When your deck is empty, you do not shuffle until you need to do something with cards from your deck. If you have to put a card on top of your deck when it is empty, that card becomes the only card in your deck. 

Additional Rules

You can count the number of cards in your deck at any time (without looking at the card fronts), but cannot look through or count your discard pile or another player's deck or discard pile. The number of cards in each player's hand is public, as is the top card of each discard pile. All cards in play are public; set aside cards are normally public but are sometimes face down. Players can look through the Trash pile at any time. 

When interacting with a discard pile (e.g. with Harbinger), it is not necessary to keep it in the same order. The only thing that ever matters about that order is that the top card is public. It is also never necessary to keep the Trash pile in a particular order. 

When two things happen to different players at the same time, go in turn order starting with the player whose turn it is. For example, when a player plays Witch, the other players gain Curses in turn order, which may matter if the Curses run out. 

When two things happen to one player at the same time, that player picks the order to do them, even if some are mandatory and some are not. This can come up with expansions. 

When a card gives you a choice ("choose one..."), you can pick any option, without considering whether or not you will be able to do it. This comes up with expansions. 

5-6 Player Rules

To play with 5 or 6 players, you need additional base cards. These are available in the Base Cards product and in the Big Box, or you could have two copies of Dominion. 

Most Victory piles still have 12 cards, as with 3-4 player games. However use 15 Provinces for 5 players, and use 18 Provinces for 6 players. Use 40 Curses for 5 players, 50 Curses for 6 players. 

Add all of the extra Coppers, Silvers, and Golds to those piles. 

Add all of the extra Coppers, Silvers, and Golds to those piles. The game end condition for 5-6 players is: any four piles are empty, or the Province pile is empty. 

Sample Turns

Shuffle your starting 10 cards (7 Coppers & 3 Estates) and place them face-down as your deck. Draw the top  5 cards as your starting hand. In this example, you have 1 Estate & 4 Coppers. The rest remain as your deck.

1st turn

Buy phase

As you have no Action cards to start the game, you skip the Action phase and go directly to the Buy phase.  You play 4 Copper cards from your hand to buy a Remodel card (cost = $4) from the Supply, placing it in your discard pile.

Clean up phase

After completing your buy, you go to the Clean-up phase. Here you place the cards  you played on the discard pile and the cards left in your hand there as well.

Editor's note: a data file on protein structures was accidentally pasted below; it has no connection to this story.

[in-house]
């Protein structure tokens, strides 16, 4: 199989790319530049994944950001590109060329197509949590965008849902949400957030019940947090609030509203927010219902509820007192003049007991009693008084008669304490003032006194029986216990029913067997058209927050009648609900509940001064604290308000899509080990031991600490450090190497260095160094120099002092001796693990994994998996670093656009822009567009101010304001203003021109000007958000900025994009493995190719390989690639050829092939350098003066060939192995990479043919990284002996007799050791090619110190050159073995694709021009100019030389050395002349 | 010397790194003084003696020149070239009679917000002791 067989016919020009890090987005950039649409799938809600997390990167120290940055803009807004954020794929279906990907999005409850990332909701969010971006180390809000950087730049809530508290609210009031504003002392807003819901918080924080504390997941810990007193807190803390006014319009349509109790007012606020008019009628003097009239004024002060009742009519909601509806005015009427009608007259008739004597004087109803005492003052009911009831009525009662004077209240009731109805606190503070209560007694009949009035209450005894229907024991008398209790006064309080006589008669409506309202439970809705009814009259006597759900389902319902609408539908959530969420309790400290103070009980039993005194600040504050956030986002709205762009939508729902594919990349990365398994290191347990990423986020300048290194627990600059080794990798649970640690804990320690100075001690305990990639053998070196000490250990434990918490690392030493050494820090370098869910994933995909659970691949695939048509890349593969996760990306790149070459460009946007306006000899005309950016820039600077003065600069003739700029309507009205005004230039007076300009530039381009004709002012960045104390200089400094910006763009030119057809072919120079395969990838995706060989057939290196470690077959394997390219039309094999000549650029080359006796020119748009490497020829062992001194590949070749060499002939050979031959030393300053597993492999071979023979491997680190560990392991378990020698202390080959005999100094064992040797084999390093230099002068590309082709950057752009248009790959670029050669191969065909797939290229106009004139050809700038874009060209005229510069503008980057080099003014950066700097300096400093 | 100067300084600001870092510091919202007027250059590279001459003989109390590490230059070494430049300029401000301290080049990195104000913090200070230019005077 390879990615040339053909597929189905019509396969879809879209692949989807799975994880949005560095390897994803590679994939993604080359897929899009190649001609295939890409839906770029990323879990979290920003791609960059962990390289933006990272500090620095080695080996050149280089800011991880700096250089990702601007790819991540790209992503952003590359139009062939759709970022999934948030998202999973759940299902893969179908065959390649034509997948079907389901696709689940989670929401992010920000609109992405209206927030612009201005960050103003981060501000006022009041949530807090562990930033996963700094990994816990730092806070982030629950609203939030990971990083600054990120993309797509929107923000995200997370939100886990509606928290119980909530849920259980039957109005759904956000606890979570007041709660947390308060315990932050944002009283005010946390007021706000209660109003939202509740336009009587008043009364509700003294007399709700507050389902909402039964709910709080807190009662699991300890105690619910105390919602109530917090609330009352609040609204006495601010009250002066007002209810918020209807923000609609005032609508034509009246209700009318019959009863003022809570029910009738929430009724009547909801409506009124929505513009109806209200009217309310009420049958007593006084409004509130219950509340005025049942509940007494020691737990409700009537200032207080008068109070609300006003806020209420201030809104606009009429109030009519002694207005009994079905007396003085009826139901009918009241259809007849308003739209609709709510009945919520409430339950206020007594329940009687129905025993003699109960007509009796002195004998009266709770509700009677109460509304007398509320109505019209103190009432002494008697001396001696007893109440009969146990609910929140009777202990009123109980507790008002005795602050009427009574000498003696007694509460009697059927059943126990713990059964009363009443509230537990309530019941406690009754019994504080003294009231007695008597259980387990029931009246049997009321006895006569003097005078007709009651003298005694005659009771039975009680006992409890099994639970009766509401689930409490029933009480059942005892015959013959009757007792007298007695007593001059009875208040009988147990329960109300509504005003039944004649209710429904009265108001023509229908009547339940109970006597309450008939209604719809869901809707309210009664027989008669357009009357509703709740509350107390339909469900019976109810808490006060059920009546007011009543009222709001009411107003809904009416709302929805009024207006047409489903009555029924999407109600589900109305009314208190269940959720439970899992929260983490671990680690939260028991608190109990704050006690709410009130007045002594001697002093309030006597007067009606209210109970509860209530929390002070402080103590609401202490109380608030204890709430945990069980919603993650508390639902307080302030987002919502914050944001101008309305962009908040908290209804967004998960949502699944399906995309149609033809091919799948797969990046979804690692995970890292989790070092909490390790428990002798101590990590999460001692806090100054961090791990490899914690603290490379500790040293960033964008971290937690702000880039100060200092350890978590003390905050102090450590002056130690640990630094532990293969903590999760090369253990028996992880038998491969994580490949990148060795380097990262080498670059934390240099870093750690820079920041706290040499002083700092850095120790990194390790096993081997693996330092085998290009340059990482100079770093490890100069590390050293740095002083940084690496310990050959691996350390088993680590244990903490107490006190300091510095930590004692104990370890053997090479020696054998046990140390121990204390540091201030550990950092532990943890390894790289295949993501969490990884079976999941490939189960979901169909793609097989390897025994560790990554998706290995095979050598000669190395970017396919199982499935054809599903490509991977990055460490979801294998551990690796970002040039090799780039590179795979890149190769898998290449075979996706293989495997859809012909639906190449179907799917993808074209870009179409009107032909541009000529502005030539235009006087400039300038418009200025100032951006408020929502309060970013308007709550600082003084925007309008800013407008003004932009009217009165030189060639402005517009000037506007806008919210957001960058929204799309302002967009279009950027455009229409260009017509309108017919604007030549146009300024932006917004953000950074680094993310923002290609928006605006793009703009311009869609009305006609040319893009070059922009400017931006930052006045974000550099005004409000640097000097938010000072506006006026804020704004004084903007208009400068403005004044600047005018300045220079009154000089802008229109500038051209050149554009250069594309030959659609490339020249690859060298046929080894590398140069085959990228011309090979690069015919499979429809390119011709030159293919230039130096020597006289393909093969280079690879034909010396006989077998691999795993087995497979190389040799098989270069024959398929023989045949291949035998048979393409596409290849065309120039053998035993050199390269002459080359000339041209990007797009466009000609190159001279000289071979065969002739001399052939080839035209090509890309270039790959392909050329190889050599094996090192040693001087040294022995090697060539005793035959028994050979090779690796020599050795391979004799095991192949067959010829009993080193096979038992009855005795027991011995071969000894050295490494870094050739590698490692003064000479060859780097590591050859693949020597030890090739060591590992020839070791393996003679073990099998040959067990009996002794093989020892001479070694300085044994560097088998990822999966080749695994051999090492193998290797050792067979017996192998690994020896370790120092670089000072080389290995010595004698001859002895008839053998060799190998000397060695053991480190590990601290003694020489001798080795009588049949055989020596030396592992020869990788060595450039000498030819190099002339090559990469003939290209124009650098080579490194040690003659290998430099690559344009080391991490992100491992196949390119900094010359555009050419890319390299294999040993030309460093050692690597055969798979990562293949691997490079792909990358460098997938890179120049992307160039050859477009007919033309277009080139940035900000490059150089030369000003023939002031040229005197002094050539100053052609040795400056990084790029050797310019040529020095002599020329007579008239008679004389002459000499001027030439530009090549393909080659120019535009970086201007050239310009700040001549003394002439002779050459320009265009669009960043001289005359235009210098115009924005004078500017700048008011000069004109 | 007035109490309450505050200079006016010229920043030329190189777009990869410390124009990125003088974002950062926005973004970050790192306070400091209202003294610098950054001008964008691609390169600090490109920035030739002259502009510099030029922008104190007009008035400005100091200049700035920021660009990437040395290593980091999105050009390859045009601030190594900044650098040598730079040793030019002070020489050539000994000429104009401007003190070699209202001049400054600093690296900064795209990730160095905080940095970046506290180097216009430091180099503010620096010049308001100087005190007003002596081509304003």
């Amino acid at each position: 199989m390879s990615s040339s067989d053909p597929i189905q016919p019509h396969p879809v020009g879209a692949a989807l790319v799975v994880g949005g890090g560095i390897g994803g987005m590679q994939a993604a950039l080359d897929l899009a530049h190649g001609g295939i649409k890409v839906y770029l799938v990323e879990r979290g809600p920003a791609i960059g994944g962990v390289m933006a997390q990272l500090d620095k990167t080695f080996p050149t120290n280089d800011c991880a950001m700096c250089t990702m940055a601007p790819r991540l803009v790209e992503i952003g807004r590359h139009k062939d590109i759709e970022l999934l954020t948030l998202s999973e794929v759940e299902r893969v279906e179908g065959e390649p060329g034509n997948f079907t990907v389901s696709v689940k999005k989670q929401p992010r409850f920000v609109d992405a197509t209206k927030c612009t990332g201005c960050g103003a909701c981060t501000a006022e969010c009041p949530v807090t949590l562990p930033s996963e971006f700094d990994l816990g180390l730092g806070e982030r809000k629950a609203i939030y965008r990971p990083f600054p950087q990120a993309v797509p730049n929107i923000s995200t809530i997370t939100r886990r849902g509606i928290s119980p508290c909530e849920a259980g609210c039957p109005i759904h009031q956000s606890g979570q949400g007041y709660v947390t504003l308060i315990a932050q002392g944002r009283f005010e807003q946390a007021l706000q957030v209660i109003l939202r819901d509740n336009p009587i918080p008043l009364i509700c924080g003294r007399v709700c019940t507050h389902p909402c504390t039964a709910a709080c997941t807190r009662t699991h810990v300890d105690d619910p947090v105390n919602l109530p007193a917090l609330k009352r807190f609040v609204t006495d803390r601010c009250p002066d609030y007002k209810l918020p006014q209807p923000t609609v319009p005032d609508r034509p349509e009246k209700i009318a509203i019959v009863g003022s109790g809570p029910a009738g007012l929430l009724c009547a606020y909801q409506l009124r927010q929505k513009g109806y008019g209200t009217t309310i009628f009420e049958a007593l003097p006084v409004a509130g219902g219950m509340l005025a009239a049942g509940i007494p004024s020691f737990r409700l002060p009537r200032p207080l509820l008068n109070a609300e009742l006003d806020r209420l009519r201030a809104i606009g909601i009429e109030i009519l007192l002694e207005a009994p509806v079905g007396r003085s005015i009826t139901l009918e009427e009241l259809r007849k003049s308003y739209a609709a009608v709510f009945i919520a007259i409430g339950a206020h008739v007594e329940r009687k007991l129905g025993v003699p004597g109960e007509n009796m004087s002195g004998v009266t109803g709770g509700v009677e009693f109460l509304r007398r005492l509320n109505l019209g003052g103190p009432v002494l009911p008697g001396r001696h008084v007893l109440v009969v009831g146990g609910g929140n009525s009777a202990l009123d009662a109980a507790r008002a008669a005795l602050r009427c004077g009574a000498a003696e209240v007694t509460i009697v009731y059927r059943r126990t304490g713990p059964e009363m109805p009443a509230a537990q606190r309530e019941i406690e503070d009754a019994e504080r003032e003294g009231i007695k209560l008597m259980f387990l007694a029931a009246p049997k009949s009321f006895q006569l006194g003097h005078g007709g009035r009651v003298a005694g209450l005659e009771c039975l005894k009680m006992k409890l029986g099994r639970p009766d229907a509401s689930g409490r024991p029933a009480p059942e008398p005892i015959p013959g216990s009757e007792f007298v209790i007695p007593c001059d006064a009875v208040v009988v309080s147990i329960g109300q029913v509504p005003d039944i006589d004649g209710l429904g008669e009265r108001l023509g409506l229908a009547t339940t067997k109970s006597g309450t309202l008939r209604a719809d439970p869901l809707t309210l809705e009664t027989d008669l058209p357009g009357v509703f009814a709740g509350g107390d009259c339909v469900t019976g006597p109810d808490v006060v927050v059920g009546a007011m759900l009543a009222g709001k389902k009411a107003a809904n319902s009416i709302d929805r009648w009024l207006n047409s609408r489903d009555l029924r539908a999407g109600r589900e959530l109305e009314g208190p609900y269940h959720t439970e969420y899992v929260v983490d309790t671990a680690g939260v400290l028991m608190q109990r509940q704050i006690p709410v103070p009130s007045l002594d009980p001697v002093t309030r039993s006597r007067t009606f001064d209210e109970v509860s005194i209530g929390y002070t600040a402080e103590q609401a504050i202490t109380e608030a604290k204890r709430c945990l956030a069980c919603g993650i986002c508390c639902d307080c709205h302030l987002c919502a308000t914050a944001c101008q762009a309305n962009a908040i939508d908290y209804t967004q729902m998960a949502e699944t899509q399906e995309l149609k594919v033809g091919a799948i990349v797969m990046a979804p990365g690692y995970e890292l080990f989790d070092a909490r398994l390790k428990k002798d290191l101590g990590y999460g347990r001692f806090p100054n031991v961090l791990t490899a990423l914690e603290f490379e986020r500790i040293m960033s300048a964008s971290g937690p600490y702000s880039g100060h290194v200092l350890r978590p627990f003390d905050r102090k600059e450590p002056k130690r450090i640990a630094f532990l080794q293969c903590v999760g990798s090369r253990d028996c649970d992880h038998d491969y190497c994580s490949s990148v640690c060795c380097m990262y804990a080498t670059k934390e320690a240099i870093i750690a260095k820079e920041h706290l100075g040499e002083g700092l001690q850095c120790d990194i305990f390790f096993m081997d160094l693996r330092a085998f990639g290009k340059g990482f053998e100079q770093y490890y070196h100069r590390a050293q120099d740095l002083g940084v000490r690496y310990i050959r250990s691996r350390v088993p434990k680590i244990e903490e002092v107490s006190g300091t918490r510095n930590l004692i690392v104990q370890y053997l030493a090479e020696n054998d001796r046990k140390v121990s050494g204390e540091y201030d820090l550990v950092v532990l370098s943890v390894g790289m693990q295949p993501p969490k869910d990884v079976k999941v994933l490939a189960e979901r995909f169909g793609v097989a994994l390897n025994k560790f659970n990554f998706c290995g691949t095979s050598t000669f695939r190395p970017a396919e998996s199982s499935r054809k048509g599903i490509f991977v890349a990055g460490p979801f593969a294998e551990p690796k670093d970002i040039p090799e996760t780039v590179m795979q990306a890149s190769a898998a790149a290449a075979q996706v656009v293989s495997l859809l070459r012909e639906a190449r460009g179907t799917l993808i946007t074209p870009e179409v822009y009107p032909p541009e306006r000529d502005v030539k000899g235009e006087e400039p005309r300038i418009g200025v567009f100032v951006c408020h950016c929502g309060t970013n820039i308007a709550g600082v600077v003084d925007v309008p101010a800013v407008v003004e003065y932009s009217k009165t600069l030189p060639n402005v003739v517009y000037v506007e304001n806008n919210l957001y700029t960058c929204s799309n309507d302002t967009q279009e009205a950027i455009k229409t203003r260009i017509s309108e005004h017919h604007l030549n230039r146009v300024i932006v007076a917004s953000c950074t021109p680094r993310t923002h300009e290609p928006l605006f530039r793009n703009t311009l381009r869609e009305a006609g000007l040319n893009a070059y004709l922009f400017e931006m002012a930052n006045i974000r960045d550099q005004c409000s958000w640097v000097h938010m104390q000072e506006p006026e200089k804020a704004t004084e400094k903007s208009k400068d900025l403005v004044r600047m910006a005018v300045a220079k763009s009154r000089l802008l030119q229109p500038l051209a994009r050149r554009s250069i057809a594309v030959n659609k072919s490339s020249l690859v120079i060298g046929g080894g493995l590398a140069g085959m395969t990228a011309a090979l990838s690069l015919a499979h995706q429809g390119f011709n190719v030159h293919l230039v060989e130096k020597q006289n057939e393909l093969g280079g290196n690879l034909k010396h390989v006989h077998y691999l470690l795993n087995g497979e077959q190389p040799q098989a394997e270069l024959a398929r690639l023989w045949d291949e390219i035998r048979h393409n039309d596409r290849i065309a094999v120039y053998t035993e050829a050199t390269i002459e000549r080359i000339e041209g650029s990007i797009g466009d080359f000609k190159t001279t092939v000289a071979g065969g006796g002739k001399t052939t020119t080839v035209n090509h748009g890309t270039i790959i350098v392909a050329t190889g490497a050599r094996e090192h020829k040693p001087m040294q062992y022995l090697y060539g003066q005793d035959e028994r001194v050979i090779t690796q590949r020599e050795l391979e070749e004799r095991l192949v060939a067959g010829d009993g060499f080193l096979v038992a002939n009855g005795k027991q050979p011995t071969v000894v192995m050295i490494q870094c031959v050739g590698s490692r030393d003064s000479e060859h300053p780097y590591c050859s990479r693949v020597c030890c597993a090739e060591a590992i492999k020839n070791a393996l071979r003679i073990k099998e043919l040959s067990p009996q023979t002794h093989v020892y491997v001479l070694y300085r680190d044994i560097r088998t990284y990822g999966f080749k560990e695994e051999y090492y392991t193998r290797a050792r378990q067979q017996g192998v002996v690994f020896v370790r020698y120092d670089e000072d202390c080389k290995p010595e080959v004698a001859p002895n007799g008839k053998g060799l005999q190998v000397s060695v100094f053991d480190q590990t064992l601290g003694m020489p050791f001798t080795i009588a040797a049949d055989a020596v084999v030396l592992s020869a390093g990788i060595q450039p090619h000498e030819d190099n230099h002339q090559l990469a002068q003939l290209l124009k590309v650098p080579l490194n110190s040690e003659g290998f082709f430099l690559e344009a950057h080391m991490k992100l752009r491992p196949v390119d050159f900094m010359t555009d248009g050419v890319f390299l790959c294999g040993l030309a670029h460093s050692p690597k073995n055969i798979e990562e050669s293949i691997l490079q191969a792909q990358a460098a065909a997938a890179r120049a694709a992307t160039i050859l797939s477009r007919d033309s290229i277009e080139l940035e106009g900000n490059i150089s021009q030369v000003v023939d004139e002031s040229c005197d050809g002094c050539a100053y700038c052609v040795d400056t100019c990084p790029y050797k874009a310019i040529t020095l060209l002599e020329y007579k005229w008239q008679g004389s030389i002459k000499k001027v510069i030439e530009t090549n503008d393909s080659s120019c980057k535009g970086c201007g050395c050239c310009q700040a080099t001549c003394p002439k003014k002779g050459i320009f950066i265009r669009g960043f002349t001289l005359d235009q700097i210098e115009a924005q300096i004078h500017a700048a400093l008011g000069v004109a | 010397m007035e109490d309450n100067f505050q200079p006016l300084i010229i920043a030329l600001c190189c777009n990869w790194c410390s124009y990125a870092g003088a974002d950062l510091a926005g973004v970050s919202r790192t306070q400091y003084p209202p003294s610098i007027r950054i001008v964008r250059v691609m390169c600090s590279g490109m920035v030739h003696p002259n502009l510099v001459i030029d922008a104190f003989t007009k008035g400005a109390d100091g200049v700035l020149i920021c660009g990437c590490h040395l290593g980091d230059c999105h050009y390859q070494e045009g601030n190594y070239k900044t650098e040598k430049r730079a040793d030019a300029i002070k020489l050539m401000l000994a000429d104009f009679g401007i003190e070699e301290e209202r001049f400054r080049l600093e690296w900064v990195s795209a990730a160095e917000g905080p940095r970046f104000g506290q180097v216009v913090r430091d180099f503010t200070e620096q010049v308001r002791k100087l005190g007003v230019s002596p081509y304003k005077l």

Finally, you draw 5 cards from your deck for your next turn. This time, you get 2 Estates and 3 Coppers. Your 1st turn is over and the opponent on your left begins their turn.

2nd turn

Buy phase

After your opponents complete their turns, it is your 2nd turn. Again, you have no Action cards, so you go directly  to the Buy phase. This time, you play your 3 Copper cards to buy a Silver card, placing it on your discard pile.

Clean up phase

In your Clean-up phase, you place the 3 Coppers you played on your discard pile  and the 2 Estate cards left in your hand there as well.

Finally, you draw 5 cards from your deck for your next turn. Since your deck is empty, you shuffle  your discard pile, place it face-down, and draw 5 cards from it. This time, you get 1 Estate, 1 Silver,  2 Coppers, and 1 Remodel. Your 2nd turn is over and the opponent on your left begins their turn.

3rd turn

Action Phase

After your opponents complete their turns, you begin your 3rd turn with the Action phase and play Remodel. You decide to trash the Estate from your hand and gain a Smithy from the Supply (cost = $4 = cost of Estate + $2), placing it on your discard pile.

Buy Phase

You have $4 in your hand for the Buy phase. You play the $4 (2 Copper cards and 1 Silver card) and  decide to buy a Militia card from the Supply, placing it in your discard pile.

Clean Up phase

In your Clean-up phase, you discard your played cards and hand as usual, then draw 5 cards to end your turn.

Kingdom Card Notes

Artisan: The card you gain comes from the Supply and is put into your hand. You cannot use $ to increase how expensive of a card you gain; it always costs from  $0 to $5. After gaining the card, you put a card from your hand onto your deck; that can be the card you just gained, or a different card. 

Bandit: First you gain a Gold from the Supply, putting it into your discard pile. Then each other player, in turn order, reveals their top 2 cards, trashes one they choose that is a Treasure other than Copper (e.g. Silver or Gold), and discards the other revealed cards. A player who did not reveal a Treasure card other than Copper simply discards both cards. 

Bureaucrat: A player with no cards in their deck will have the card they put on top become the only card in their deck. 

Cellar: Choose any number of cards from your hand; discard them all at once; then draw as many cards as you actually discarded. If this causes you to shuffle, you will shuffle in the cards you discarded. You do not have to let players see any but the top card discarded; however the number of cards you discard is public. 

Chapel: You cannot trash the Chapel itself, since it is not in your hand after you play it.